Just like Internet was never the end of Television as a medium, online is not the end of off-line. In fact, the future is a sort of hybrid, a mutually beneficial and dependent co-existence at times. In that future, online firms will complement their existence through off-line activities. And of course, brick and mortar firms will go virtual to open up a new source of targeting customers.

A classic example would be how E-Bay is using off-site pop up stores/acts to drive traffic to its website.

An interesting phenomenon about online firms is the difficulty in categorizing them. A few years ago Amazon was an online book store, Apple was a computer maker, and Google was a search Engine. But Amazon is now into tablet manufacturing and content providing. Apple is at the forefront of defining digital revolution through iTunes, iPod, iPhone and iPad. And Google is an omnipresent force in handsets, cloud computing, music store and software development.

This tells us that the classic ways of defining boundaries for competitors and collaborators in businesses no longer apply.

Change also means trying to do the same things….but in a slightly different way.

It’s no secret that merchandising sales is big business, from sports club to video games to Hollywood. The tried and tested merchandising game worked in a different way before. You make a fantastic animated film, develop a like-able character, market it till you drop and with soaring popularity go for merchandising to bring in the big money. The Buzz Lightyear is a great example of that. So the entire line extension and licensing game started with movies and ended with merchandising, TV shows, games etc.


But the process that Pixar and then Disney crafted to perfection has reached a snag. The problem with this is the risk associated with it. It takes millions of dollars to make and market a movie with no guarantee that it will succeed. On the other hand, it takes a few thousand dollars to create a fantastic mobile game/app with a like-able character. So it’s a better bet to create a mobile game based character, make it so addictive and popular that it creates a huge fan base and then make a movie which will be sure sold among the fan base and beyond. This is a better way of going. And the trend is catching on. Rovio, with its extremely popular Angry Birds game is following this reverse trend. The game from Disney (Where’s my Water?) starring a love-able googly eyed alligator called “Swampy” has already created a huge fan base. The next logical step would be TV shows and movie. So, the creator of the trend itself (Disney) has been reversing the trend.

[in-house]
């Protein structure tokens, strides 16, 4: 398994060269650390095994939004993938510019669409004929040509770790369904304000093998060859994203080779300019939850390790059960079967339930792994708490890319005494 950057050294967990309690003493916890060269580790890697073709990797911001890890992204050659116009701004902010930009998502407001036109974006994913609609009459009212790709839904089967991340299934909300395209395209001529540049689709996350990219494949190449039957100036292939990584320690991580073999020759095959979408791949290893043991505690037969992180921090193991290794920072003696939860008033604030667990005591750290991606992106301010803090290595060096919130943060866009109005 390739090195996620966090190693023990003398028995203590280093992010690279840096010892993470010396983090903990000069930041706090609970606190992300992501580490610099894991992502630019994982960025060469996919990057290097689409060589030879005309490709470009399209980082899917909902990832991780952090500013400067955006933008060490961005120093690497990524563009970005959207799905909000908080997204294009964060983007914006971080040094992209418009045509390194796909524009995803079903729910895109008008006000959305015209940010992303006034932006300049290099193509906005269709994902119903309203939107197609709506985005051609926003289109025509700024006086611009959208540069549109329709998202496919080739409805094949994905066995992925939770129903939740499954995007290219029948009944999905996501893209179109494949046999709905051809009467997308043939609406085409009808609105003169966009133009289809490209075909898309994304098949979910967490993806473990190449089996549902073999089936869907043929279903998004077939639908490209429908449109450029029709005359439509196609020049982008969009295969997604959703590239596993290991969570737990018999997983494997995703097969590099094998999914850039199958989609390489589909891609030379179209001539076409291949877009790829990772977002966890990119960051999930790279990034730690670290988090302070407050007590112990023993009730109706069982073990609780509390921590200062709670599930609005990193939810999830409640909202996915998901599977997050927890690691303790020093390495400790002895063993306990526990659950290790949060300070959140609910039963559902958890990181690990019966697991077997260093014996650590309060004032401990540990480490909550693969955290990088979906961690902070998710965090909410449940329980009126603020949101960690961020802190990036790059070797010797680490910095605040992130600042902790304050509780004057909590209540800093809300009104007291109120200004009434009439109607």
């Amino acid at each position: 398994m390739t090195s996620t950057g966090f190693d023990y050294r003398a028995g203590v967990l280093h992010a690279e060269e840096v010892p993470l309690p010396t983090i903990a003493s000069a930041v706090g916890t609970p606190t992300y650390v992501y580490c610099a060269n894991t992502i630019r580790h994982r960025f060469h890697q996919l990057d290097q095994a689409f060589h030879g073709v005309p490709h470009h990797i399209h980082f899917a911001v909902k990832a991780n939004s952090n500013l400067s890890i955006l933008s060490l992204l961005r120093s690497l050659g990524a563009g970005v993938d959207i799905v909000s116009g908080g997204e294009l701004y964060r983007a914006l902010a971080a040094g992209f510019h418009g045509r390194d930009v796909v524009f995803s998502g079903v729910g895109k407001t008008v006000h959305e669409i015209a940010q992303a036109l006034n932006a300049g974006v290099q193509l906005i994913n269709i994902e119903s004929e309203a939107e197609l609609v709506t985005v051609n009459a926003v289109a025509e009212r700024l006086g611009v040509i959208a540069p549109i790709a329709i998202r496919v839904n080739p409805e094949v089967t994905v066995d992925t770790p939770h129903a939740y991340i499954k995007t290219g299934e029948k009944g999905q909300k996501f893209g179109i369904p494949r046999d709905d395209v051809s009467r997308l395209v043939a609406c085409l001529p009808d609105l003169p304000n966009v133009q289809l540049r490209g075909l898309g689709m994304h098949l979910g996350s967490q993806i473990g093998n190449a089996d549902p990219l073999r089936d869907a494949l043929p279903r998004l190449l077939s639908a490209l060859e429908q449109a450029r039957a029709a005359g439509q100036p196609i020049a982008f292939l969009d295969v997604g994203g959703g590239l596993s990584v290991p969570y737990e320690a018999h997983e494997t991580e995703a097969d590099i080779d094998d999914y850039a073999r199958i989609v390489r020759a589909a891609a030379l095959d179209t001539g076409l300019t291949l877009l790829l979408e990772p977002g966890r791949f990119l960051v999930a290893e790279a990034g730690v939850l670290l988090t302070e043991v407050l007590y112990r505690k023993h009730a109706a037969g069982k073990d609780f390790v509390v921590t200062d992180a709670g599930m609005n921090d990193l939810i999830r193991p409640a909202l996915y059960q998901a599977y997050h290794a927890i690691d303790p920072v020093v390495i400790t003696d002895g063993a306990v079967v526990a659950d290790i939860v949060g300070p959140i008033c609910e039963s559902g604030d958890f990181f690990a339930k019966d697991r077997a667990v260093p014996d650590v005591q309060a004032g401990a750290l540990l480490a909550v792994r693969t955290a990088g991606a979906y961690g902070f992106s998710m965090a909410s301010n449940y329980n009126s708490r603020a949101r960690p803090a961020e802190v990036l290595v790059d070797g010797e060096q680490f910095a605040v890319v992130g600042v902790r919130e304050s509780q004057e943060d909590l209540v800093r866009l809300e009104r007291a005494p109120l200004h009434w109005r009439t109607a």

The journey towards the fountain of Youth

There is a cycle at work here-

a) Brands start out by targeting a core group of customers

b) As the brand increases in awareness and popularity, it starts to appeal to mass consumers outside its core group of consumers

c) As the time goes by and the brand proposition looks increasingly generic and old fashioned, the brand upgrades its look & feel and try make itself look younger and cooler

d) As competition intensifies in their category, the brand understands that the only way to guarantee future growth is if they target young users